Some Thursday Politics
We weirdos who have followed politics closely all our lives will have enjoyed yesterday's events in so far as they confirmed one of the iron laws of politics. When the Prime Minister declares his full support for a Minister, the Minister should start clearing his desk.
Yesterday's Guardian front page said: 'PM backs Blunkett despite new claims.'
By lunchtime Blunkett had gone.
Blunkett claimed that he didn't realise that consulting the Committee on Standards was mandatory under the Ministerial Code. Moreover, he made this mistake not once but three times.
When evaluating the explanations or excuses that politicians give for their actions, it's always a good idea to transfer their statements to a different context.
If you tell the police that you thought the motorway speed limit was advisory not compulsory it's unlikely they'll say 'Fair enough, Sir. Sorrry to have delayed your journey.' And offering that explanation three times within a few months might evoke the response 'Are you taking the piss, Sir?'
Similarly, it won't get you very far if you tell the Inland Revenue that you didn't realise it was compulsory to declare part-time earnings.
Blunkett and Blair both take the line that he made a mistake but didn't actually do anything wrong. It's a definition of wrong-doing that doesn't usually apply to ordinary citizens.
I don't wish to start a debate on the merits of the proposed smoking ban in pubs and restaurants. But what the BBC's Nick Robinson yesterday called 'processology' in relation to this policy has been largely ignored.
The current proposals, whatever their weaknesses, correspond to the policy that Labour put in its election manifesto. The Government then tried to go much further than the manifesto policy. A row then broke out betwen Ministers. Jack Straw, who was chairing the Cabinet Committee, said they should revert to the manifesto policy, a rather quaint and naive idea these days. The argument, it should be noted, was not about the ethics of tearing up a manifesto promise.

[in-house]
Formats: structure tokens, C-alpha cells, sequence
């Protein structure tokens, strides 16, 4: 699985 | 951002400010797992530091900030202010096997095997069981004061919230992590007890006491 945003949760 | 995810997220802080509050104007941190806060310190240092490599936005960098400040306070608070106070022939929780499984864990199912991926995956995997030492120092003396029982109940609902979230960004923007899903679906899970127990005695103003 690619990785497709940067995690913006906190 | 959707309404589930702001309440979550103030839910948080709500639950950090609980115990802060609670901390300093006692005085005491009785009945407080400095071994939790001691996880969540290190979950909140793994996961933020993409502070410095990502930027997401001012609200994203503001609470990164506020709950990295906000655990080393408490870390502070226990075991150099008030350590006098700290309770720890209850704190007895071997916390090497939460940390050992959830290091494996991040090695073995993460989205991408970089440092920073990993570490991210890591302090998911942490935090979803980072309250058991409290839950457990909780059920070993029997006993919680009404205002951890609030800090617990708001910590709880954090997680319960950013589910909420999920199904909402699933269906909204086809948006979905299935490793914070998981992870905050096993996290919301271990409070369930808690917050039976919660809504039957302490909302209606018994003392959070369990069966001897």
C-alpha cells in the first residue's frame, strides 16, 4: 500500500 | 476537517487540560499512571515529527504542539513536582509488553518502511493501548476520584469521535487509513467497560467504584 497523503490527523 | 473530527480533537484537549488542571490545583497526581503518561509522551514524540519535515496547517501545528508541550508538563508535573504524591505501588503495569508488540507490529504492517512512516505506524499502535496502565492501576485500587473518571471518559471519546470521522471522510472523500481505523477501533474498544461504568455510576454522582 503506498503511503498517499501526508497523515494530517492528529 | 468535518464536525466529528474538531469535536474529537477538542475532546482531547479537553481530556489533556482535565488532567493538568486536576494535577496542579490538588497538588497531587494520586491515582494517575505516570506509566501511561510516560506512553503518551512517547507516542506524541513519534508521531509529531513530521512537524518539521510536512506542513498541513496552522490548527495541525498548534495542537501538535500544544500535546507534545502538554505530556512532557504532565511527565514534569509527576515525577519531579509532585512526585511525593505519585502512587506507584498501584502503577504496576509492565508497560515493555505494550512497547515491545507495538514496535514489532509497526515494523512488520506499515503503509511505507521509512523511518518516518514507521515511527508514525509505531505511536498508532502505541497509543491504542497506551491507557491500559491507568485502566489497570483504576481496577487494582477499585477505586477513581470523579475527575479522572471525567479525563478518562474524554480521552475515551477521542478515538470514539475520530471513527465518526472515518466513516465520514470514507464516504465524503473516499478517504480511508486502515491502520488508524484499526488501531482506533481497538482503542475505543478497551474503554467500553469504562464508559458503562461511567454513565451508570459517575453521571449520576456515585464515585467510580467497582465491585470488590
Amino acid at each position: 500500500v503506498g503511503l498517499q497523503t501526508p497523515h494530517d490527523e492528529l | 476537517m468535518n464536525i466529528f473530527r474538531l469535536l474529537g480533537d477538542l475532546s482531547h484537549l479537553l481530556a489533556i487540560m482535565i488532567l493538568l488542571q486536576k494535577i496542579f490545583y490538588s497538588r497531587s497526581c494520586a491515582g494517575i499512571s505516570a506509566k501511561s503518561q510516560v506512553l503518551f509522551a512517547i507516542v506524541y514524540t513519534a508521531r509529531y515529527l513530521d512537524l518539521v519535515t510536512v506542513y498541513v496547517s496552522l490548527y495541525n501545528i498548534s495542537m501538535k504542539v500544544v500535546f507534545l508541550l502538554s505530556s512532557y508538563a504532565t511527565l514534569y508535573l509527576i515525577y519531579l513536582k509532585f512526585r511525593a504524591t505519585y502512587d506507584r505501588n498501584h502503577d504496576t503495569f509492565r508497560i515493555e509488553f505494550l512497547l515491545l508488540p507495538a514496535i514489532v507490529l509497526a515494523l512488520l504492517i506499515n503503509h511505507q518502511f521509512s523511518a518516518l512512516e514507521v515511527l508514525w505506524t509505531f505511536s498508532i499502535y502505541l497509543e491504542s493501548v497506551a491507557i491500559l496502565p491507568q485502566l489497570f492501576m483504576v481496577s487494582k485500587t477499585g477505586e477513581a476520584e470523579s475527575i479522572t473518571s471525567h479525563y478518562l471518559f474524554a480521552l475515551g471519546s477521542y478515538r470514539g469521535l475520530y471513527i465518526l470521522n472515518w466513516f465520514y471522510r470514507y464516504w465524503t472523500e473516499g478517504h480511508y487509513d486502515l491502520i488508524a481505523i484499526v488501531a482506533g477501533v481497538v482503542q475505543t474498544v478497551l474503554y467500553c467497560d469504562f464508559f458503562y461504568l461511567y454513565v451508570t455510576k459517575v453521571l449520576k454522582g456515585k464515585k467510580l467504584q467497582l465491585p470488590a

It would be foolish to argue that a Government should be bound hand and foot by what was in the manifesto. For one thing, they have to respond to unforeseen events. But if I had read the Labour manifesto in detail (which I didn't) and then voted Labour (which I didn't), one influence on my decision might have been that I felt their policy on smoking took a middle way that I found acceptable and that would allow me to continue to smoke in restricted circumstances in some pubs. I would not be pleased to find that, once elected, they pursued a completely different policy that banned smoking completely.
The smoking legislation is just one example of something that I think is a major factor in the increasing disillusion with the political system.
Policies appear in manifestos and then Governments do the exact opposite.
Policies are announced that never appeared in manifestos and were never mentioned in the election campaign.
Policies proposed by the party membership, and sometimes voted on at party conferences, are mostly ignored.
Many policies emanate from unelected policy units in Downing Street, with total disregard for the views of MPs, the party membership or the wider electorate.
None of these things are new. They were beginning way back in the days of Harold Wilson who appointed the first Downing Street Policy Advisor (= Policy Maker), when the adolescent Willie was writing weekly essays on the decline of Cabinet Government.
But Blair has taken these trends to a new level. A fundamentally weak Prime Minister in many respects, he seeks to convey an image of macho authority by constant confrontations with his own party, his own MPs and the views of the wider electorate. In doing so, he may have done more damage to our political system than any of his predecessors.
Finally, a kind of political 'Wordwatch':
At Prime Minister's Questions yesterday Blair boasted that his Government had lifted millions of children out of poverty and millions of pensioners out of "acute hardship".
What is the difference between 'poverty' and 'acute hardship'?
I had never heard the latter term before.
Is there an official definition or measure of 'acute hardship'?
And if these are distinct and measurable concepts, it raises the intriguing possibility that the Government could boast of lifting people out of 'poverty' and into 'acute hardship'.
Related Point 1:
That's pretty rich.
Related Point 2: this is also today's Fascinating Fact:
Using the Government's concept of 'relative poverty' (the definition they use, as opposed to 'absolute poverty') it is possible to reduce the income of a poor family whilst simultaneously lifting them out of 'poverty'.
This would happen if the incomes of the rich were reduced by a higher percentage than the incomes of the poor.
Remember that next time you hear Blair and Brown boasting of their achievements.
A citizenry that could think clearly and logically: now that would really scare the shit out of the politicians.